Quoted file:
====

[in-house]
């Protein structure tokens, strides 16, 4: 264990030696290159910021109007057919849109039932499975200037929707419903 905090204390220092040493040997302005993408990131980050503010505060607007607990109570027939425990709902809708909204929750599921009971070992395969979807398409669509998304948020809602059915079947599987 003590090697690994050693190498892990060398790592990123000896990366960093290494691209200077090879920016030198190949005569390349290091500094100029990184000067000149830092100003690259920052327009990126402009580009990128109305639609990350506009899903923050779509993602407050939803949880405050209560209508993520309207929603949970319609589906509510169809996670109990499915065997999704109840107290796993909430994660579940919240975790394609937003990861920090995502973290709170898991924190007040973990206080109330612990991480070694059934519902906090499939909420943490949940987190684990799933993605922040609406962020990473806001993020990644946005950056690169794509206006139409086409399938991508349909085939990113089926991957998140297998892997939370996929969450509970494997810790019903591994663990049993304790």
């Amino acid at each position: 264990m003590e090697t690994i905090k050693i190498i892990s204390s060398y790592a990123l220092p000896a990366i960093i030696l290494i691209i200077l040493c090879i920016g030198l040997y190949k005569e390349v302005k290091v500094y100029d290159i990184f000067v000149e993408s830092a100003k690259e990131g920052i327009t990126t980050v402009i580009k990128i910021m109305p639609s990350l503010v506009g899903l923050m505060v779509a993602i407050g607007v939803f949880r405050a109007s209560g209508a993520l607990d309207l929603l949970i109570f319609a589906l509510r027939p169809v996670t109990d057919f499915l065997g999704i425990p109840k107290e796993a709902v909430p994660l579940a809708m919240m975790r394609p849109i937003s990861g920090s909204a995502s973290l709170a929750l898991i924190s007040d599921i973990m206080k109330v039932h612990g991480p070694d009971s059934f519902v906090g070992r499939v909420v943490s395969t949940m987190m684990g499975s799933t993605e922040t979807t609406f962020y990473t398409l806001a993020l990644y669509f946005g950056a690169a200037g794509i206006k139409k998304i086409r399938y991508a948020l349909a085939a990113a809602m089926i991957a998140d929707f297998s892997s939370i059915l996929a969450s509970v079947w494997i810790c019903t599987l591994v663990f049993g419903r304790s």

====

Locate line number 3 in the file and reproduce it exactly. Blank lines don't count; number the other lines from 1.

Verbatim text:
């Amino acid at each position: 264990m003590e090697t690994i905090k050693i190498i892990s204390s060398y790592a990123l220092p000896a990366i960093i030696l290494i691209i200077l040493c090879i920016g030198l040997y190949k005569e390349v302005k290091v500094y100029d290159i990184f000067v000149e993408s830092a100003k690259e990131g920052i327009t990126t980050v402009i580009k990128i910021m109305p639609s990350l503010v506009g899903l923050m505060v779509a993602i407050g607007v939803f949880r405050a109007s209560g209508a993520l607990d309207l929603l949970i109570f319609a589906l509510r027939p169809v996670t109990d057919f499915l065997g999704i425990p109840k107290e796993a709902v909430p994660l579940a809708m919240m975790r394609p849109i937003s990861g920090s909204a995502s973290l709170a929750l898991i924190s007040d599921i973990m206080k109330v039932h612990g991480p070694d009971s059934f519902v906090g070992r499939v909420v943490s395969t949940m987190m684990g499975s799933t993605e922040t979807t609406f962020y990473t398409l806001a993020l990644y669509f946005g950056a690169a200037g794509i206006k139409k998304i086409r399938y991508a948020l349909a085939a990113a809602m089926i991957a998140d929707f297998s892997s939370i059915l996929a969450s509970v079947w494997i810790c019903t599987l591994v663990f049993g419903r304790s």